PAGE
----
Casualties  Officers Killed:  Capt. Taylor.  Wounded:  Capts E. C. Clifton & Batchelor,  Lieuts. W. Risk A.S. Wilder, H.B. Maunsel,l  N.V. Kittler.  Other Ranks:- Killed 16  Wounded: 54  Missing:  32.
(signed) J. H. Whyte Major
Very good work done by Capt. R. Logan, Capt. A. Batchelor.  Sergts B. Ronaldson and J. Wilder

Above: Transcribed from the hand written WMR Gallipoli WAR DIARY written in the field shows the appaling figures of 32 men "missing" on this day. Most Killed in Action (KIA) and recovered, but others "Unlocated"



May 1st 2012
April 1st 2012
March 2nd 2012
February 1st 2012
January 4th 2012
December 1st 2011
November 1st 2011
October 2nd 2011
September 3rd 2011
August 9th 2011
July 1st 2011
June 1st 2011
May 2nd 2011
April 4th 2011
March 2nd 2011
February 4th 2011
January 5th 2011
December 8th 2010
November 9th 2010
October 11th 2010
September 10th 2010
August 17th 2010
July 11th 2010
June 17th 2010
May 25th 2010

May 5th 2010
April 15th 2010

March 24th 2010

March 5th 2010
February 15th 2010

January 28th 2010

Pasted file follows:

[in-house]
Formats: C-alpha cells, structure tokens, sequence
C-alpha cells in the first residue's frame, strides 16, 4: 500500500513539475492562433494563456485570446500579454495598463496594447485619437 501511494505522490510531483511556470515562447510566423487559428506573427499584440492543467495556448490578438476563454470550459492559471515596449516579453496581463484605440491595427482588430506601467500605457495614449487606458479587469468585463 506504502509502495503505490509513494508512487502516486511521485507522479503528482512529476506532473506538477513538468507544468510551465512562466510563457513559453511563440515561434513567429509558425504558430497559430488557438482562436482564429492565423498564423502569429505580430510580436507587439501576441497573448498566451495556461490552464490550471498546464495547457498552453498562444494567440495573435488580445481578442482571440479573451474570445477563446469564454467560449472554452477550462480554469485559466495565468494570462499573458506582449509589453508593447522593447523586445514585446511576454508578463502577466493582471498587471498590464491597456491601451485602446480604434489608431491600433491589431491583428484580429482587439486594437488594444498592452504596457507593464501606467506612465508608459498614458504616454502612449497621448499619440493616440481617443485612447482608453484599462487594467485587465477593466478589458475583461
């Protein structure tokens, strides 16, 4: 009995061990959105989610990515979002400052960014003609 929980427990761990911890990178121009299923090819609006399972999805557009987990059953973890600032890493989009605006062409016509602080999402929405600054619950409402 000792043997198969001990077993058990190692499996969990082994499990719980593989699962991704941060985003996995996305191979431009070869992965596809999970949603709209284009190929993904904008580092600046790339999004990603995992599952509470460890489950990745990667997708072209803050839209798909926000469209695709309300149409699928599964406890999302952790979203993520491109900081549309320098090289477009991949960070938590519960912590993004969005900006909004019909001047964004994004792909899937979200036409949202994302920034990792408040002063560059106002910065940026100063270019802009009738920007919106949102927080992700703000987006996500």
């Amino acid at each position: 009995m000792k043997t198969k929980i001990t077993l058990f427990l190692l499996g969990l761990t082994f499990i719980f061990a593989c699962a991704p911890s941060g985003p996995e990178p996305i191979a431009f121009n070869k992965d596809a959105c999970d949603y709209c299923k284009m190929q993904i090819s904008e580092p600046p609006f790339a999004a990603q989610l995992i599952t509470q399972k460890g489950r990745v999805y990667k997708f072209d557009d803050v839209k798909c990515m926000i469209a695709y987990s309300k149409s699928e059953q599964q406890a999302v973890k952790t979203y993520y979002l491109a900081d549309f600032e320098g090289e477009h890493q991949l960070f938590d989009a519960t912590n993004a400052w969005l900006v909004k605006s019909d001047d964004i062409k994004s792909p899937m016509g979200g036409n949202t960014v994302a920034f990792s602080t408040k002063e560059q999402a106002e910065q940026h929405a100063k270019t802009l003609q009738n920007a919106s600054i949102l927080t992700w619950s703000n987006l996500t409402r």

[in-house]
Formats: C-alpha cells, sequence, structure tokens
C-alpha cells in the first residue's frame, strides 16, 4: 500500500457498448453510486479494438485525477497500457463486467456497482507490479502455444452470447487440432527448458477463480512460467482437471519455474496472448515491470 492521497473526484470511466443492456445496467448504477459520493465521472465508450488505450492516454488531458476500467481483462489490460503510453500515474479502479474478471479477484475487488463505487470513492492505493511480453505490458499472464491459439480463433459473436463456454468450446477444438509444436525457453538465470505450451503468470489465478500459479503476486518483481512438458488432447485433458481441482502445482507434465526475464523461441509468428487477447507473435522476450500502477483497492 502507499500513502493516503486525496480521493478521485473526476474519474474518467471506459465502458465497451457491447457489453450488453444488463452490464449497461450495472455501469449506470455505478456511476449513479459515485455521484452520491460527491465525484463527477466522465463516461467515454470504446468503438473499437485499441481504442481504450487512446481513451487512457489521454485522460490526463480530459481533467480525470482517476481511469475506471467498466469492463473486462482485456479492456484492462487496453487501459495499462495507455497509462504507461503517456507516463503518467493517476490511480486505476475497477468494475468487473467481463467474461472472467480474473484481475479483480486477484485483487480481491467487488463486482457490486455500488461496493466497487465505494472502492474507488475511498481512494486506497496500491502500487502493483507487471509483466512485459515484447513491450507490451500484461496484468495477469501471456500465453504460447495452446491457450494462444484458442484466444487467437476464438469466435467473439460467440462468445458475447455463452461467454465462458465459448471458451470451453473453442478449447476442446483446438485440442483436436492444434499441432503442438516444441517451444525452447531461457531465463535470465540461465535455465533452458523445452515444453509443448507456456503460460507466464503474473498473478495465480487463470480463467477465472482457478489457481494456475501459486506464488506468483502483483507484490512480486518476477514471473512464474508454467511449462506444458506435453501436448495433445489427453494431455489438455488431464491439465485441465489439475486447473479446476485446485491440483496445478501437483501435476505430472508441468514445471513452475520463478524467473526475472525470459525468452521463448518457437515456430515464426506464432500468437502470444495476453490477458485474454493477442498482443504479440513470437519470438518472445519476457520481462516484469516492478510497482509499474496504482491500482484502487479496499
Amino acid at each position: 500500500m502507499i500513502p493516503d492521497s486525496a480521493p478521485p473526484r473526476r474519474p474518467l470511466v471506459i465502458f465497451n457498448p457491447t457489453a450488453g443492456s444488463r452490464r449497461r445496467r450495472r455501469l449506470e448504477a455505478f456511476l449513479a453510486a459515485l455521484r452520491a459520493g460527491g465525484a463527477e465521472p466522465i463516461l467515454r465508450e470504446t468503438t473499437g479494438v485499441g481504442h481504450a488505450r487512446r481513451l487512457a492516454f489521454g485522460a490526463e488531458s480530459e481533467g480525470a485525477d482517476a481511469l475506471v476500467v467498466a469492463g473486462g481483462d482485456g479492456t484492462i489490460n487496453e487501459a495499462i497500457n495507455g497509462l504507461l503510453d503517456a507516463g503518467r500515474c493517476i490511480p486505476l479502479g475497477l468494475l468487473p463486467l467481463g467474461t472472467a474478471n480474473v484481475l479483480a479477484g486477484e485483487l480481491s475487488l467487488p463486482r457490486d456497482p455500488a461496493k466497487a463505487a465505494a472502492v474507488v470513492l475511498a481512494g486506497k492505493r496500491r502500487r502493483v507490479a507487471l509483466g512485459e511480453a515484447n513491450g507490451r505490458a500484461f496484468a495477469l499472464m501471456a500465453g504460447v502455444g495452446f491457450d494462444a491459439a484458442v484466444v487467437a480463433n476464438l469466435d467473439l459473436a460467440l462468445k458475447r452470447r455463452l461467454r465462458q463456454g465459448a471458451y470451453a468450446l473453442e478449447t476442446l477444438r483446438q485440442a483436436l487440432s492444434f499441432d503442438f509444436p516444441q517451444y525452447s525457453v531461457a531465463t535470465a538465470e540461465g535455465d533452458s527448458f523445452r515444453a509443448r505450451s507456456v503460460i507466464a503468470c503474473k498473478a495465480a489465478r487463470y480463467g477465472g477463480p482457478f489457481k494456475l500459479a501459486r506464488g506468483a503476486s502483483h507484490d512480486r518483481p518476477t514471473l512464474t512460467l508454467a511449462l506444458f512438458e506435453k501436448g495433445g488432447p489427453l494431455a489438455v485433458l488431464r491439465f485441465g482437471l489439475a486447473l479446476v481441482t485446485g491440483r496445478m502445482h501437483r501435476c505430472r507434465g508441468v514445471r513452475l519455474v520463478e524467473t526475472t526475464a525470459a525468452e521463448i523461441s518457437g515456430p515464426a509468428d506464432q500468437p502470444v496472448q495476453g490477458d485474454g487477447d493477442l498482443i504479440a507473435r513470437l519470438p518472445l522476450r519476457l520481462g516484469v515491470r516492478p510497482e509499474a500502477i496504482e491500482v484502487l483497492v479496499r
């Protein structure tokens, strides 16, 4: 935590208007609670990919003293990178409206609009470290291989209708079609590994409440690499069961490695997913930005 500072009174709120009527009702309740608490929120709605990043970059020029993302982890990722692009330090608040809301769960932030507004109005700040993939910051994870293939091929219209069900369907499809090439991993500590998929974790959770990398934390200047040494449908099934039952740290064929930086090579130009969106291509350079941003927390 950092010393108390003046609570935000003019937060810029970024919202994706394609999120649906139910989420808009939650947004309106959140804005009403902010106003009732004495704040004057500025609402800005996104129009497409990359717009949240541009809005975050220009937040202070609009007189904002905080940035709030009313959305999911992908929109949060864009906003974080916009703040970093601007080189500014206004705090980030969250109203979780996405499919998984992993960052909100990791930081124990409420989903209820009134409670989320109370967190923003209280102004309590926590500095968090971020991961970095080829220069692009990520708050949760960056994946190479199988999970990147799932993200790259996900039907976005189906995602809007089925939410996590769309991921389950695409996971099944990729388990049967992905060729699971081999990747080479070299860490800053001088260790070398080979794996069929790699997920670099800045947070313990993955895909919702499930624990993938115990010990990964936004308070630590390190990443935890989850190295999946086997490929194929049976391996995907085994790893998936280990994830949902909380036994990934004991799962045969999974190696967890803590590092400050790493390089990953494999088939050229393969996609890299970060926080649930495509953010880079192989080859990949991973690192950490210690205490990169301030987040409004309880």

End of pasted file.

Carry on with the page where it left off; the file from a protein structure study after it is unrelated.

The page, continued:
January 11th 2010
December 15th 2009

December 1st 2009

November 2009

October 2009

September 2009

August 2009

July 2009

June 2009

May 2009

April 2009
March 2009

February 2009

January 2009

December 2008

November 2008

October 2008

September 2008
August 2008
July 2008
June 2008
May 2008
April 2008
March 2008
February 2008
January 2008
December 2007
November 2007
October 2007
September 2007

21st Anniversary issue
penny and half-penny
stamps 1936.

50th Anniversary issue
4 penny and 5 penny
stamps 1965.

2008 stamp
90th Anniversary of
Anzac 2008.








NOTICE: an Australian Light Horse/ NZ Mounted Rifles event is to be held at the Auckland City Library on the 30th of September. This is a free public lecture event that is organized by in association with Archives NZ, Auckland City Library and the Auckland War Memorial Museum.




When: Tuesday 30 September, 
4.30pm - 6pm 

Where: Central City Library, Whare Wānanga, Level 2
Cost: Free
Booking:  09 307 777109 307 7771.




Photograph: Heather Goodwin collection, digital colourised by the NZMR August 2014